Mediterranean tourism: Plane’s disappearance adds another worry

Story highlights

Turkey, Egypt and Tunisia had become popular tourism destinations for Europeans

Resorts along the Mediterranean have suffered due to terror fears, refugee crisis

London CNN  — 

The Mediterranean has long evoked images of azure waters, warm weather and relaxation at reasonable prices. But that idyllic picture is beginning to darken, with plane crashes, terror attacks on the beach and refugee deaths at sea now blighting the region.

The EgyptAir flight that vanished early Thursday is just the latest of troubles to hit the countries surrounding the Mediterranean Sea, many reliant on tourism as the backbone of their economies.

Turkey, Egypt and Tunisia have become popular tourism destinations for European travelers looking for something cheap and exotic.

Resorts such as Sousse, Tunisia; Sharm el-Sheikh, Egypt; and Turkey’s Bodrum Peninsula were transformed into sun-and-sand hubs, but they have all suffered as the Syria conflict appears to be spreading beyond its borders.

“The impact on those resorts has been disastrous in my view,” Sean Tipton, spokesman for the Association of British Travel Agents, told CNN.

In June, 38 tourists were gunned down on the beach in Sousse, 30 of them British.

The British Foreign Office has advised its citizens not to travel to Sousse, meaning accredited tour operators will not sell tickets and packages to tourists. And in Britain, where about 50% of tourists book vacations in packages, the government advice has had an enormous impact.

“That warning means that no packages to Sousse are being sold in Britain, so numbers from the UK to Sousse went from hundreds of thousands to zero over a very short time,” Tipton said.

“Sousse was also very popular with French tourists, and they are easily turned off when these events happen because they can just go to a beach in the south of their own country.”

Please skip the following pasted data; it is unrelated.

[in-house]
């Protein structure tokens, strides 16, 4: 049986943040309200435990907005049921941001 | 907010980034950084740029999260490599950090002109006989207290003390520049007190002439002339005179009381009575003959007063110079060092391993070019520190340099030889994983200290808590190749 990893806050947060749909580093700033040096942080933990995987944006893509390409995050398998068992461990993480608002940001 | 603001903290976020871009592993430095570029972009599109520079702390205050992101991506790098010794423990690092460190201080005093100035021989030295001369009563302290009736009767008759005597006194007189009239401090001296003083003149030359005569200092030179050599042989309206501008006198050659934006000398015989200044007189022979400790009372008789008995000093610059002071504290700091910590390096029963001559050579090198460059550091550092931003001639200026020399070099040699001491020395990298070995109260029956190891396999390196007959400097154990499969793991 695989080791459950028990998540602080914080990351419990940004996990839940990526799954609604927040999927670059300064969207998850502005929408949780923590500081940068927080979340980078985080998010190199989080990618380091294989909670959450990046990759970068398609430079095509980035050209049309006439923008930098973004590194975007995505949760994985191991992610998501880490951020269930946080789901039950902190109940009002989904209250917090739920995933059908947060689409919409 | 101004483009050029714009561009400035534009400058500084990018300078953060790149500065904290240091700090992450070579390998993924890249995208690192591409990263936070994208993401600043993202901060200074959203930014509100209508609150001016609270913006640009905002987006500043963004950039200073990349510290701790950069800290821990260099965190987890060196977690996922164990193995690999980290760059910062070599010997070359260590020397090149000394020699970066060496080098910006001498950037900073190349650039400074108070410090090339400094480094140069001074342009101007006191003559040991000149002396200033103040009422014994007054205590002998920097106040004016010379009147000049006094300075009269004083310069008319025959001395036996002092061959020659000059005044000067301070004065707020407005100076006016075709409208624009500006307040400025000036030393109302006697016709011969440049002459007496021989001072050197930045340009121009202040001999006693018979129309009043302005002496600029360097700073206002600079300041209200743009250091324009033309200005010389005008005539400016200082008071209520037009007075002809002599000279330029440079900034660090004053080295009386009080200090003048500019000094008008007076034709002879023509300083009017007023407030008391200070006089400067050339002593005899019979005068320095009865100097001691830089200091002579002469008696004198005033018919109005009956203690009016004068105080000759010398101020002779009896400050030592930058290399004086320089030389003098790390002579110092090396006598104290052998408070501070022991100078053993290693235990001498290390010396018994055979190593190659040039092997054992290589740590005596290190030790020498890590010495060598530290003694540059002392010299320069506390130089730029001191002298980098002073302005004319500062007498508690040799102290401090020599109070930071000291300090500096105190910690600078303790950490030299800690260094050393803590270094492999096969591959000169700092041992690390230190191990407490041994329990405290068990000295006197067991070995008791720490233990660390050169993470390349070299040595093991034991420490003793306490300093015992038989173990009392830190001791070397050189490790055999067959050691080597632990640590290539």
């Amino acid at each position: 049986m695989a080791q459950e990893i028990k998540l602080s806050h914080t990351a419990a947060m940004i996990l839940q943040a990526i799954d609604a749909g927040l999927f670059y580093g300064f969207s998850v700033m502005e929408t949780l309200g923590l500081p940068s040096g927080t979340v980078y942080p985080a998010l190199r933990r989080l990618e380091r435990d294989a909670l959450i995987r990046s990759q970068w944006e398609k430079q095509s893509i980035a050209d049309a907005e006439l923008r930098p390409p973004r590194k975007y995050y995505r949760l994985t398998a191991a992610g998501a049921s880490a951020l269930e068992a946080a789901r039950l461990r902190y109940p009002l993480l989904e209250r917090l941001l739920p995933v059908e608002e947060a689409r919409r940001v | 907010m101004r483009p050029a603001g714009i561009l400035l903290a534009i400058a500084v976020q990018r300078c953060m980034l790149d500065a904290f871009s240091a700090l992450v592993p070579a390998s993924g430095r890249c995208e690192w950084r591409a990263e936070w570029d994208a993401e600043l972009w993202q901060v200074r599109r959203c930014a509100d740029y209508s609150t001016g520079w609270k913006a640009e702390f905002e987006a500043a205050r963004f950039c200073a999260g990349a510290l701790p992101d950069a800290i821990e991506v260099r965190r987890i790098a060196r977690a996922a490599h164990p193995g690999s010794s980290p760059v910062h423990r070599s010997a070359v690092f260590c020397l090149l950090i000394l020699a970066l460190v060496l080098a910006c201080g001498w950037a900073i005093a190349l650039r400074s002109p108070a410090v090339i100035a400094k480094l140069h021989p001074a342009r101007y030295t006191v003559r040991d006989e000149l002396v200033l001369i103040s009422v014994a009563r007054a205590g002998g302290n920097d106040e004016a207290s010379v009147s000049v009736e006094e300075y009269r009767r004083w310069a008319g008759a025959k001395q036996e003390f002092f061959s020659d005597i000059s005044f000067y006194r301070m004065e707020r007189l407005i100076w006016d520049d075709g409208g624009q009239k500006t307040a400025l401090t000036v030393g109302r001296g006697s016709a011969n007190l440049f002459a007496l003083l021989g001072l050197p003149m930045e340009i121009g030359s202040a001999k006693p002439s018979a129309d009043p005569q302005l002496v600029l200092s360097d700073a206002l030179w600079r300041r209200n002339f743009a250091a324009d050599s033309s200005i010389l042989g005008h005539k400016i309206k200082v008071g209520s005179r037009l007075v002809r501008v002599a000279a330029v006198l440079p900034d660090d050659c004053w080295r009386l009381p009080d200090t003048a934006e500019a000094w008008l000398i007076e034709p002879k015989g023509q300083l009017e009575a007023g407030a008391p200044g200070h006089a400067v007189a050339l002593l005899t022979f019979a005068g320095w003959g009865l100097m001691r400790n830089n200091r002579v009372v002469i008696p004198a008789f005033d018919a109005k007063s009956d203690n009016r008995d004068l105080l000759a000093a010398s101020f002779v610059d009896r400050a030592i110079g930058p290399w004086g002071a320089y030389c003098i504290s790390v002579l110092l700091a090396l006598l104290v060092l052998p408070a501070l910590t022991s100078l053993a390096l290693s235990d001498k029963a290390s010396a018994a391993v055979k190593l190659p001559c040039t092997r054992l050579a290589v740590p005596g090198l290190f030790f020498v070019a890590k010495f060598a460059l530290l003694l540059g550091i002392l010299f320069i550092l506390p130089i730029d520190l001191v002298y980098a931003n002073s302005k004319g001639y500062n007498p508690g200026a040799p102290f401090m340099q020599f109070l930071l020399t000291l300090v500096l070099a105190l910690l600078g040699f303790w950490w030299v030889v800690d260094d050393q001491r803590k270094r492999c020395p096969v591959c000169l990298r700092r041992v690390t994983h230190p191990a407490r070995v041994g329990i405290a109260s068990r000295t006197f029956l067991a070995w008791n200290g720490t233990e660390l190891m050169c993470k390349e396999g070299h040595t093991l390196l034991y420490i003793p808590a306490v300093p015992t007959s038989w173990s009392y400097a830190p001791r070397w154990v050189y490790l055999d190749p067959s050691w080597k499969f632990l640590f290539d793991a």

01:03 - Source: CNN
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More: Families of EgyptAir passengers wait in anguish

Thursday’s disappearance of EgyptAir Flight 804 is the second aviation disaster for Egypt in recent months. A bomb tore through a Russian airliner in October just after it left the Red Sea resort of Sharm el-Sheikh, killing all 224 people on board in an attack claimed by ISIS.

EgyptAir missing flight timeline

Tourism accounts for about 11% of Egypt’s gross domestic product and supports about 11% of all jobs in the country, either directly or indirectly, according to the World Travel and Tourism Council.

Can Egyptian tourism survive another airline disaster?

Shares in British-based travel giant Thomas Cook dropped to its lowest price in three years Thursday after it reported modest earnings, with bookings for the summer down 5% as interest in Turkey wanes.

Thomas Cook CEO Peter Fankhauser said that “demand for Turkey – our second largest market last year – remains significantly below last year’s levels.”

Thomas Cook has also lost significant bookings to Egypt, with Sharm el-Sheikh being its main destination for British tourists. It saw a decrease in sales to Egypt, Turkey and Tunisia worth £132 million ($192 million). It is making up for the shortfall by refocusing on Spain, the United States, Cuba and Mexico.

The October attack in Egypt prompted the British government to ban its airliners from flying in and out of the resort as the local airport came under intense scrutiny, with the question of how an explosive made its way on board still unanswered.

Political unrest still haunts the eastern Mediterranean following the Arab Spring, which has left pockets of power vacuums and has allowed ISIS to find a Libyan stronghold in the coastal town of Sirte, where hotels sit empty.

The Mediterranean has struggled to deal with the flow of refugees from the Middle East and Africa, who cram on small boats from Libya and Turkey to reach EU countries, with thousands tragically drowning in the very sea that has been the setting for so many holidays.

Tourists on Greek islands such as Kos and Lesbos have found themselves face to face with Syrian refugees, and while many have lent a hand in helping during the crisis, the number of people visiting the islands has dropped.

This is bad news for Greece, still reeling from a years-long economic crisis with some economists forecasting a need for a fourth injection of funds from the EU and international creditors to keep the economy afloat.

But not all the Mediterranean is at a loss. Tourists who had plans to visit the east are shifting to parts of the western Mediterranean, such as Spain and southern France, where resorts are fully booked.

“We’re seeing operators try to encourage tourists to go to other parts of the region, like Cape Verde and the Canary Islands, as an alternative to places that are seen as unsafe or that are expected to be extremely crowded,” Tipton said.